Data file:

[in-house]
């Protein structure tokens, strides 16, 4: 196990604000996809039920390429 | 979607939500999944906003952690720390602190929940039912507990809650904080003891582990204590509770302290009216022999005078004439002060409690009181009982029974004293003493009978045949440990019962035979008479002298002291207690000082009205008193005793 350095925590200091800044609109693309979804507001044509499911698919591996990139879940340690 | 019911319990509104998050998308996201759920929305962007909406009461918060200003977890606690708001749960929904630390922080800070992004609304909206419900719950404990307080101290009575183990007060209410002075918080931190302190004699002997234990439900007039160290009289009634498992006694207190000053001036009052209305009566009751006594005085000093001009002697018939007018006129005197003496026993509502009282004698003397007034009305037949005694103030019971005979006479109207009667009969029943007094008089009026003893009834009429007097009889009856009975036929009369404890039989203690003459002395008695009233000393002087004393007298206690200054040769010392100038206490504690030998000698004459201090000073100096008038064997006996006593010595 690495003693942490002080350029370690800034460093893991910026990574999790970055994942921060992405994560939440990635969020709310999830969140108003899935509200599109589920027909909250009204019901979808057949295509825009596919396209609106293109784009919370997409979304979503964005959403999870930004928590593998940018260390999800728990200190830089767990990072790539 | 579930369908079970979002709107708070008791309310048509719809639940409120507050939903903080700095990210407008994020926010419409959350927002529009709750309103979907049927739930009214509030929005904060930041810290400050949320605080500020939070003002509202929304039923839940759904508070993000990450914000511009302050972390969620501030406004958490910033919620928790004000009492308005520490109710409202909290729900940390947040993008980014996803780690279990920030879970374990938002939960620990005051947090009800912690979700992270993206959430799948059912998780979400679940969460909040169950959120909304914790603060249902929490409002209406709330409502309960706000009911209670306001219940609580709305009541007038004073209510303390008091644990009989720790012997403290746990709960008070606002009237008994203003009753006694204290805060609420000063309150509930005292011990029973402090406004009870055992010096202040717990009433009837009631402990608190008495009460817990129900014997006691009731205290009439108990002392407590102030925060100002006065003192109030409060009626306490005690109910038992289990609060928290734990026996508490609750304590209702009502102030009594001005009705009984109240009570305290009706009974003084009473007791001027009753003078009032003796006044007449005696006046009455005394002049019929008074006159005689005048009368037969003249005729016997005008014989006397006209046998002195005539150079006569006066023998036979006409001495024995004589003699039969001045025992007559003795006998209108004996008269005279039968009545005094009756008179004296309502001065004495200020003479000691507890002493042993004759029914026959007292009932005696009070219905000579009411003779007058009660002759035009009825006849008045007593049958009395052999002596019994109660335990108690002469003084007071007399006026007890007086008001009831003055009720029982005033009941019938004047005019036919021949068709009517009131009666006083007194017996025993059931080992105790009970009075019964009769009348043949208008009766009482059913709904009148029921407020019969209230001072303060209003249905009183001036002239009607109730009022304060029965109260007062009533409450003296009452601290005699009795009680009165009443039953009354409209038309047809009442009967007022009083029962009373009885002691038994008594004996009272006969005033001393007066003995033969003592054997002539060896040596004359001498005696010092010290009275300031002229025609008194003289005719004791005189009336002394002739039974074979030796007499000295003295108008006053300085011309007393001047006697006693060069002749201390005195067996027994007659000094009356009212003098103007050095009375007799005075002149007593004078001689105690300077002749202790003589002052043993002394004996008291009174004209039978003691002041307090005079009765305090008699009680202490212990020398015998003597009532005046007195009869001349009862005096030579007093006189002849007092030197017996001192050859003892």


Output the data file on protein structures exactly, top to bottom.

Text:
[in-house]
């Protein structure tokens, strides 16, 4: 196990604000996809039920390429 | 979607939500999944906003952690720390602190929940039912507990809650904080003891582990204590509770302290009216022999005078004439002060409690009181009982029974004293003493009978045949440990019962035979008479002298002291207690000082009205008193005793 350095925590200091800044609109693309979804507001044509499911698919591996990139879940340690 | 019911319990509104998050998308996201759920929305962007909406009461918060200003977890606690708001749960929904630390922080800070992004609304909206419900719950404990307080101290009575183990007060209410002075918080931190302190004699002997234990439900007039160290009289009634498992006694207190000053001036009052209305009566009751006594005085000093001009002697018939007018006129005197003496026993509502009282004698003397007034009305037949005694103030019971005979006479109207009667009969029943007094008089009026003893009834009429007097009889009856009975036929009369404890039989203690003459002395008695009233000393002087004393007298206690200054040769010392100038206490504690030998000698004459201090000073100096008038064997006996006593010595 690495003693942490002080350029370690800034460093893991910026990574999790970055994942921060992405994560939440990635969020709310999830969140108003899935509200599109589920027909909250009204019901979808057949295509825009596919396209609106293109784009919370997409979304979503964005959403999870930004928590593998940018260390999800728990200190830089767990990072790539 | 579930369908079970979002709107708070008791309310048509719809639940409120507050939903903080700095990210407008994020926010419409959350927002529009709750309103979907049927739930009214509030929005904060930041810290400050949320605080500020939070003002509202929304039923839940759904508070993000990450914000511009302050972390969620501030406004958490910033919620928790004000009492308005520490109710409202909290729900940390947040993008980014996803780690279990920030879970374990938002939960620990005051947090009800912690979700992270993206959430799948059912998780979400679940969460909040169950959120909304914790603060249902929490409002209406709330409502309960706000009911209670306001219940609580709305009541007038004073209510303390008091644990009989720790012997403290746990709960008070606002009237008994203003009753006694204290805060609420000063309150509930005292011990029973402090406004009870055992010096202040717990009433009837009631402990608190008495009460817990129900014997006691009731205290009439108990002392407590102030925060100002006065003192109030409060009626306490005690109910038992289990609060928290734990026996508490609750304590209702009502102030009594001005009705009984109240009570305290009706009974003084009473007791001027009753003078009032003796006044007449005696006046009455005394002049019929008074006159005689005048009368037969003249005729016997005008014989006397006209046998002195005539150079006569006066023998036979006409001495024995004589003699039969001045025992007559003795006998209108004996008269005279039968009545005094009756008179004296309502001065004495200020003479000691507890002493042993004759029914026959007292009932005696009070219905000579009411003779007058009660002759035009009825006849008045007593049958009395052999002596019994109660335990108690002469003084007071007399006026007890007086008001009831003055009720029982005033009941019938004047005019036919021949068709009517009131009666006083007194017996025993059931080992105790009970009075019964009769009348043949208008009766009482059913709904009148029921407020019969209230001072303060209003249905009183001036002239009607109730009022304060029965109260007062009533409450003296009452601290005699009795009680009165009443039953009354409209038309047809009442009967007022009083029962009373009885002691038994008594004996009272006969005033001393007066003995033969003592054997002539060896040596004359001498005696010092010290009275300031002229025609008194003289005719004791005189009336002394002739039974074979030796007499000295003295108008006053300085011309007393001047006697006693060069002749201390005195067996027994007659000094009356009212003098103007050095009375007799005075002149007593004078001689105690300077002749202790003589002052043993002394004996008291009174004209039978003691002041307090005079009765305090008699009680202490212990020398015998003597009532005046007195009869001349009862005096030579007093006189002849007092030197017996001192050859003892």